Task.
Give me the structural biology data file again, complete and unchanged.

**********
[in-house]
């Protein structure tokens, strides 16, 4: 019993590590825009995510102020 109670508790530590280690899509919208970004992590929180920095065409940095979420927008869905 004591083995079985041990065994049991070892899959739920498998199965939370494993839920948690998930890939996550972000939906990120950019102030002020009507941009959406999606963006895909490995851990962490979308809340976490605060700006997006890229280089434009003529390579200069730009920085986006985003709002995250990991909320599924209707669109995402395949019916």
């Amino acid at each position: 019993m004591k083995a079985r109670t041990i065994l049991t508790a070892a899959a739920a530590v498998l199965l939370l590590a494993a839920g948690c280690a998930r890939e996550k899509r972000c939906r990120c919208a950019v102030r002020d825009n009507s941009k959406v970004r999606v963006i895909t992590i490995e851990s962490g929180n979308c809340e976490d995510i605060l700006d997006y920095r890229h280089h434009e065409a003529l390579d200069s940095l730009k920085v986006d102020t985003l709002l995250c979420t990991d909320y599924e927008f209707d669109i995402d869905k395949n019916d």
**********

[in-house]
């Protein structure tokens, strides 16, 4: 019993590590825009995510102020 109670508790530590280690899509919208970004992590929180920095065409940095979420927008869905 004591083995079985041990065994049991070892899959739920498998199965939370494993839920948690998930890939996550972000939906990120950019102030002020009507941009959406999606963006895909490995851990962490979308809340976490605060700006997006890229280089434009003529390579200069730009920085986006985003709002995250990991909320599924209707669109995402395949019916």
């Amino acid at each position: 019993m004591k083995a079985r109670t041990i065994l049991t508790a070892a899959a739920a530590v498998l199965l939370l590590a494993a839920g948690c280690a998930r890939e996550k899509r972000c939906r990120c919208a950019v102030r002020d825009n009507s941009k959406v970004r999606v963006i895909t992590i490995e851990s962490g929180n979308c809340e976490d995510i605060l700006d997006y920095r890229h280089h434009e065409a003529l390579d200069s940095l730009k920085v986006d102020t985003l709002l995250c979420t990991d909320y599924e927008f209707d669109i995402d869905k395949n019916d």